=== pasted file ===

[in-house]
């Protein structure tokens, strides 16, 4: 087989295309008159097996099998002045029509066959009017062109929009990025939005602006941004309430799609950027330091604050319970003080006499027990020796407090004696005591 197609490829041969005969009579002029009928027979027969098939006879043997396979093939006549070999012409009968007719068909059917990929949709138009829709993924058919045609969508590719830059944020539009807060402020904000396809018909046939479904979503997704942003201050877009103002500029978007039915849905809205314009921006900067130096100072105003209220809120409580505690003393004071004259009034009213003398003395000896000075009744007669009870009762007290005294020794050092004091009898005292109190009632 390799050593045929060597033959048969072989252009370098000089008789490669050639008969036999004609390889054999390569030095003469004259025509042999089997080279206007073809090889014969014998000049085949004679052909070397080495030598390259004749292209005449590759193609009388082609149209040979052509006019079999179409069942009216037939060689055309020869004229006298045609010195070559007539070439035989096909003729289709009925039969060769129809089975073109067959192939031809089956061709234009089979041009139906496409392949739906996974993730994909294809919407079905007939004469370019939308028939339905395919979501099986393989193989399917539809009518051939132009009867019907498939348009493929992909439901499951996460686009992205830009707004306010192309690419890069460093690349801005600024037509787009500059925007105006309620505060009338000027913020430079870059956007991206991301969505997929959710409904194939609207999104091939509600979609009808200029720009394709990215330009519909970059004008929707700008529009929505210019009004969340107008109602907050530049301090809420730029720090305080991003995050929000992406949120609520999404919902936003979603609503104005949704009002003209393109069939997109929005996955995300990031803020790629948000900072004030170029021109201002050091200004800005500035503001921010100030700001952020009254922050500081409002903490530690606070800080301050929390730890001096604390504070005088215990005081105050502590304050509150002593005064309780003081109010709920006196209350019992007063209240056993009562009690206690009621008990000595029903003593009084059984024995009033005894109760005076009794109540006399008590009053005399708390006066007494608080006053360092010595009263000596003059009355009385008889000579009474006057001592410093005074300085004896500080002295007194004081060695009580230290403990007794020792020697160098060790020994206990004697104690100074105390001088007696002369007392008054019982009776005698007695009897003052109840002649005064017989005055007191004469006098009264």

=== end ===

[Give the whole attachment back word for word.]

[in-house]
């Protein structure tokens, strides 16, 4: 087989295309008159097996099998002045029509066959009017062109929009990025939005602006941004309430799609950027330091604050319970003080006499027990020796407090004696005591 197609490829041969005969009579002029009928027979027969098939006879043997396979093939006549070999012409009968007719068909059917990929949709138009829709993924058919045609969508590719830059944020539009807060402020904000396809018909046939479904979503997704942003201050877009103002500029978007039915849905809205314009921006900067130096100072105003209220809120409580505690003393004071004259009034009213003398003395000896000075009744007669009870009762007290005294020794050092004091009898005292109190009632 390799050593045929060597033959048969072989252009370098000089008789490669050639008969036999004609390889054999390569030095003469004259025509042999089997080279206007073809090889014969014998000049085949004679052909070397080495030598390259004749292209005449590759193609009388082609149209040979052509006019079999179409069942009216037939060689055309020869004229006298045609010195070559007539070439035989096909003729289709009925039969060769129809089975073109067959192939031809089956061709234009089979041009139906496409392949739906996974993730994909294809919407079905007939004469370019939308028939339905395919979501099986393989193989399917539809009518051939132009009867019907498939348009493929992909439901499951996460686009992205830009707004306010192309690419890069460093690349801005600024037509787009500059925007105006309620505060009338000027913020430079870059956007991206991301969505997929959710409904194939609207999104091939509600979609009808200029720009394709990215330009519909970059004008929707700008529009929505210019009004969340107008109602907050530049301090809420730029720090305080991003995050929000992406949120609520999404919902936003979603609503104005949704009002003209393109069939997109929005996955995300990031803020790629948000900072004030170029021109201002050091200004800005500035503001921010100030700001952020009254922050500081409002903490530690606070800080301050929390730890001096604390504070005088215990005081105050502590304050509150002593005064309780003081109010709920006196209350019992007063209240056993009562009690206690009621008990000595029903003593009084059984024995009033005894109760005076009794109540006399008590009053005399708390006066007494608080006053360092010595009263000596003059009355009385008889000579009474006057001592410093005074300085004896500080002295007194004081060695009580230290403990007794020792020697160098060790020994206990004697104690100074105390001088007696002369007392008054019982009776005698007695009897003052109840002649005064017989005055007191004469006098009264």